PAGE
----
Senators had questions Tuesday about the Consolidated Audit Trail's cybersecurity capabilities.
Shelly Bohlin, president and chief operating officer of FINRA CAT — a subsidiary created by FINRA to build the audit trail — Judy McDonald, chair of the CAT NMS Plan Advisory Committee, and Michael Simon, chair of the CAT NMS Plan Operating Committee, testified before the Senate Banking Committee.
CAT NMS was formed by U.S. exchanges to establish a plan to implement the audit trail, which will be a single database for all equity and options trades executed on those exchanges. The Securities and Exchange Commission approved the audit trail's creation in 2012.
It's intended to allow regulators to track illegal or manipulative trades and show a way to quickly determine what caused large, sudden losses in trading value, such as the flash crash of May 6, 2010. That event resulted in the loss of nearly $1 trillion in U.S. equity value in the Dow Jones industrial average in a little more than 30 minutes.
Senators on the committee said the audit trail will be a target for hackers and nations that would like to cause harm to the U.S. markets.
Sen. Tom Cotton, R-Ark., said he had been skeptical of the audit trail for some time but he's now "downright opposed" to the concept. "I appreciate you're doing everything you can to protect the information of individual users, but you are creating a database that is so large and so valuable and so attractive I cannot imagine that at some point in the future this committee (isn't) going to be having an oversight hearing on how a breach of that database occurred," he said.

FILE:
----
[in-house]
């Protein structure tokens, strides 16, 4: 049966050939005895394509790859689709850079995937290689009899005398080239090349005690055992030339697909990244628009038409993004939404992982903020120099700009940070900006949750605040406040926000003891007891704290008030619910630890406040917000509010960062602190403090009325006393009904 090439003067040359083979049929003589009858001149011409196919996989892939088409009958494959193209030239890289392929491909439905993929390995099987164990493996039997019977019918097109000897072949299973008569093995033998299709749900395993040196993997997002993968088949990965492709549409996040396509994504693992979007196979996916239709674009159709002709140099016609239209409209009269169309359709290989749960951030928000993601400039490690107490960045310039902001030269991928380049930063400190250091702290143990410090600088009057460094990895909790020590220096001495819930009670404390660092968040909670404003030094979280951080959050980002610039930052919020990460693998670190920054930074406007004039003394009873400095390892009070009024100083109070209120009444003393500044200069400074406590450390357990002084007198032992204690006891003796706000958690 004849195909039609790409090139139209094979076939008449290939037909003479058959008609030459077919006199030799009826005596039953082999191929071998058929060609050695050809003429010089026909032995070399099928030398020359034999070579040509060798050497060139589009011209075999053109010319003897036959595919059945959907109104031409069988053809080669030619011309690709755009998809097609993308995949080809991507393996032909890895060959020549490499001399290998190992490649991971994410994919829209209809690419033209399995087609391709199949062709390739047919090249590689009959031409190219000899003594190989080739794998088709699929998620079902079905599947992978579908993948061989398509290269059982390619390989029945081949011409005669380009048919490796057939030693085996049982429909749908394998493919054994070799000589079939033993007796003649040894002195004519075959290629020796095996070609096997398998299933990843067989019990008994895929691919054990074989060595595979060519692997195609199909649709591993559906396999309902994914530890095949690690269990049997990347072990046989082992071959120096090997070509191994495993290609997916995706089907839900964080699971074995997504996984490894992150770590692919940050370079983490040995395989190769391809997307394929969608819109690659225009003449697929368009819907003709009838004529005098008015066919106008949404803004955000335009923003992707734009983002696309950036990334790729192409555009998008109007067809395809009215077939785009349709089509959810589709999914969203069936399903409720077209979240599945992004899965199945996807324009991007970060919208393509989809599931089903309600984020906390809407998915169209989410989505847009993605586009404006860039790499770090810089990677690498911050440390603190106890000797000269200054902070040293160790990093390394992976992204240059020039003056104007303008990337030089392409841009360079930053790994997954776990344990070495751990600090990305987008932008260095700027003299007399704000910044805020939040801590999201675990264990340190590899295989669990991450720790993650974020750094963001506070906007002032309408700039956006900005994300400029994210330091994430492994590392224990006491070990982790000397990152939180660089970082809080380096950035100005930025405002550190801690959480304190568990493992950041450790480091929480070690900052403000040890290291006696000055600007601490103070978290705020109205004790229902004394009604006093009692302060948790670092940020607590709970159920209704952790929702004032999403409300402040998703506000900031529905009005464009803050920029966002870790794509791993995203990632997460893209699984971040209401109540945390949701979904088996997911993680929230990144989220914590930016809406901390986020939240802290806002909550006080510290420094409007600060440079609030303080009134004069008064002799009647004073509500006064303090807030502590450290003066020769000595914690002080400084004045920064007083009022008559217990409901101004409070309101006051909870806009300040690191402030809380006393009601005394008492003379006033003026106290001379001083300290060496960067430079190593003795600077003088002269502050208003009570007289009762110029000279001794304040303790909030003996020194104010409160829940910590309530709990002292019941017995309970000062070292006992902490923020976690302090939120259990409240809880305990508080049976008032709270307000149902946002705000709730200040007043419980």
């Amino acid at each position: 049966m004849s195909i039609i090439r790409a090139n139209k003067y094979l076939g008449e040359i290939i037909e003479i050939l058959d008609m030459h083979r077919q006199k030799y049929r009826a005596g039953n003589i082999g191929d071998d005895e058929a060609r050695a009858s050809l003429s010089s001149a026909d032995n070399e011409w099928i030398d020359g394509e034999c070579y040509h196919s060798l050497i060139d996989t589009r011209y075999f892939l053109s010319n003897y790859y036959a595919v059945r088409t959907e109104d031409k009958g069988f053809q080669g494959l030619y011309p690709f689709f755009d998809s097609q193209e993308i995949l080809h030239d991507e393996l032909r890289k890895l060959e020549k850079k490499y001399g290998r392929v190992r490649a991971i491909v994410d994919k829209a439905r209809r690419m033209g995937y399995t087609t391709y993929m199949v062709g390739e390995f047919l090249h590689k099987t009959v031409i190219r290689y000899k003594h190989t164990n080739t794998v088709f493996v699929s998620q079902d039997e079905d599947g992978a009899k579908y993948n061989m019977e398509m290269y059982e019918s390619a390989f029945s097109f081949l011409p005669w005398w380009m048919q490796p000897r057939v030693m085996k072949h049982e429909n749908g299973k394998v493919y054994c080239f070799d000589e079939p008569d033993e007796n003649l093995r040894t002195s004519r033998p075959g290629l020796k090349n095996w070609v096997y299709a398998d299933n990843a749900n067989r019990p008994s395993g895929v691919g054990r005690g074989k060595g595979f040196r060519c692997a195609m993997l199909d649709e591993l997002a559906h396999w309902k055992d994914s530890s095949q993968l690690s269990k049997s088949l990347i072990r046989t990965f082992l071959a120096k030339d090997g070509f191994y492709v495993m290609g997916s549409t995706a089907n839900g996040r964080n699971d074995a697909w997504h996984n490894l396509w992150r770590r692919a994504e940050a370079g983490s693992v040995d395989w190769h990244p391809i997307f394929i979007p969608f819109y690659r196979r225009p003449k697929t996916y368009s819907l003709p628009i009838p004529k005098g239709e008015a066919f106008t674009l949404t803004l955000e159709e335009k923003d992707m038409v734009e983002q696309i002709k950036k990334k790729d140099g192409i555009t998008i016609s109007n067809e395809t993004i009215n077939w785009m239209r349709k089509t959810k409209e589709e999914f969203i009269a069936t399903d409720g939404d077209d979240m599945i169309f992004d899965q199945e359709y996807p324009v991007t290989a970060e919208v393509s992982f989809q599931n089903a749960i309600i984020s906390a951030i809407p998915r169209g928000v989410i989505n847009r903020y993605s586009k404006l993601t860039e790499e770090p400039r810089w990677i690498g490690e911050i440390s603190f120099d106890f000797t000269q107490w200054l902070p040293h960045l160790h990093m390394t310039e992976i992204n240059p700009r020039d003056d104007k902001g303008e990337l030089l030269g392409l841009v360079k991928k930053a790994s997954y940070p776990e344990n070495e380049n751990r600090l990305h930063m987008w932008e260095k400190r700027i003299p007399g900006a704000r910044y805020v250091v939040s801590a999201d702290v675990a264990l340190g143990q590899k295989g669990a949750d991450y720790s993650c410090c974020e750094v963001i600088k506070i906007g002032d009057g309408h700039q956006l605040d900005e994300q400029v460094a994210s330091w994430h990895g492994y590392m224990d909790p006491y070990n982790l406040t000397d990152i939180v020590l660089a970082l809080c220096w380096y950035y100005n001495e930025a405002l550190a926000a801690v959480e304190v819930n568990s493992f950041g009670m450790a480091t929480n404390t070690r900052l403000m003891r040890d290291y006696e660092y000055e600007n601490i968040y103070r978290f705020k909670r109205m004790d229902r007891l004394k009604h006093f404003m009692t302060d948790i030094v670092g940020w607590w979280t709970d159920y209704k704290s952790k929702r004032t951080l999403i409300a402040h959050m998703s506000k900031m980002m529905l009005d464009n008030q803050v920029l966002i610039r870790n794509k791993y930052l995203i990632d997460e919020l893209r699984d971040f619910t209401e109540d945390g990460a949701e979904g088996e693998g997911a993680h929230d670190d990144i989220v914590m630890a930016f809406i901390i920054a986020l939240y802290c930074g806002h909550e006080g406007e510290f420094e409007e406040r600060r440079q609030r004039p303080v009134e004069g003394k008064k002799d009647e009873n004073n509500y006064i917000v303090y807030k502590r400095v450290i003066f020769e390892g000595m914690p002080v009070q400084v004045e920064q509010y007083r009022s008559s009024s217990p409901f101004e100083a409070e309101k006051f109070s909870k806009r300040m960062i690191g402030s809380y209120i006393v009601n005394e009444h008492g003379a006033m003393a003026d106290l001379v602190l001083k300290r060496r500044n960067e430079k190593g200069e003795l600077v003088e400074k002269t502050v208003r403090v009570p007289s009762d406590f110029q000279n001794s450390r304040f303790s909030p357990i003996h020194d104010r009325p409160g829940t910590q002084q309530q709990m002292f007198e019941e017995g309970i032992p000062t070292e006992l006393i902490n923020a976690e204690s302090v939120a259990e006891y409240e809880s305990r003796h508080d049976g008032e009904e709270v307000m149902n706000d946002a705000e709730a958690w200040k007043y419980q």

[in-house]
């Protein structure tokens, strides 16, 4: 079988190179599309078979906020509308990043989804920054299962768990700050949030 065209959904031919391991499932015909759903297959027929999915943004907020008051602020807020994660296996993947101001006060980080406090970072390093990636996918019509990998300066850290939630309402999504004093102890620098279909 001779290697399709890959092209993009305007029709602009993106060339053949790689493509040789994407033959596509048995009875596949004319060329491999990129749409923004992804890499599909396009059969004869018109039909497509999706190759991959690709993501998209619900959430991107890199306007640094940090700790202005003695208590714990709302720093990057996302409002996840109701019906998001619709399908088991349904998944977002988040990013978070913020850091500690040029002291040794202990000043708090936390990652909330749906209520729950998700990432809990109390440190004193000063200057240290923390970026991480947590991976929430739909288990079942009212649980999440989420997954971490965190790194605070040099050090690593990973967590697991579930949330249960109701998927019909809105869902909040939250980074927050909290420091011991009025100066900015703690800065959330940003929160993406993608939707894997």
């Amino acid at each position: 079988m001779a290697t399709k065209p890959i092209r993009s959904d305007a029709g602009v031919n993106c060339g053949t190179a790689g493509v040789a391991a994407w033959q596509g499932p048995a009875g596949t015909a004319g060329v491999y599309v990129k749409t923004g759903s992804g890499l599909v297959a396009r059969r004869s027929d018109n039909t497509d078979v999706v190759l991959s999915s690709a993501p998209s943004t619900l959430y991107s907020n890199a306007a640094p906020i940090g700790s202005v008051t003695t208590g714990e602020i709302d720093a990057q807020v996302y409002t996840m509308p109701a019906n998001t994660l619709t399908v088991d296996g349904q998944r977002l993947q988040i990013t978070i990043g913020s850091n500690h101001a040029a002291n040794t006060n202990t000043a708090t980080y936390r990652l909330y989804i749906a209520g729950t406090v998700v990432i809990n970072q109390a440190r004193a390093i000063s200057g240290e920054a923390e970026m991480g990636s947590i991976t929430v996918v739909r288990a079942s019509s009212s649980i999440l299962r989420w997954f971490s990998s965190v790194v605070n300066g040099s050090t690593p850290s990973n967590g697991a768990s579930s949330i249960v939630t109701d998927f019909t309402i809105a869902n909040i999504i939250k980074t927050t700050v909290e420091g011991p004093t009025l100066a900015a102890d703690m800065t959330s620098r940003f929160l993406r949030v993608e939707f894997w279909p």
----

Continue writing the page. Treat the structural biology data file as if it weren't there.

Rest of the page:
In her written testimony, Ms. Bohlin said the FINRA CAT security program includes significant layers of architectural-level security controls and program-level security controls, including secure infrastructure for connecting to the CAT system and architectural separation between transaction data and personally identifying information, or PII.
Moreover, the overall CAT security program is subject to regular third-party review to verify that the program is operating in accordance with its system security plan and with applicable standards, Mr. Simon said in his testimony.
Sen. Sherrod Brown, D-Ohio, the committee's ranking member, spoke about the benefits of having a consolidated audit trail to prevent insider trading, market manipulation and other misconduct that cheats the system.
"Some take issue with the SEC, or any government agency, having this much data and call the system a target for hackers," Mr. Brown said. "I refuse to accept that we can't both protect people's personal information, and go after criminals who take advantage of our markets."
When fully implemented, the CAT will ingest more than 58 billion records a day and be the world's largest data repository of information on securities transactions, tracking all orders throughout their life cycles, according to a CAT NMS news release earlier this year.
On Oct. 16, Mr. Simon and the CAT NMS Plan Operating Committee wrote to the SEC requesting exemptive relief to exclude Social Security numbers and other personal information from the reported data.
Mike Crapo, R-Idaho, who chairs the committee, said: "There's a strong understanding of the importance and the benefits of CAT. There's also a very high level of concern about the data collection and privacy impacts here, which I share — on both sides."
He added: "I think we're far from where I have a comfort level and I think that's true for a number of members of the committee, but we understand and appreciate the efforts that are being undertaken to address these issues."
Beginning in April 2020, broker-dealers will be required to submit data to the CAT on trades they execute on behalf of clients — including institutional investors.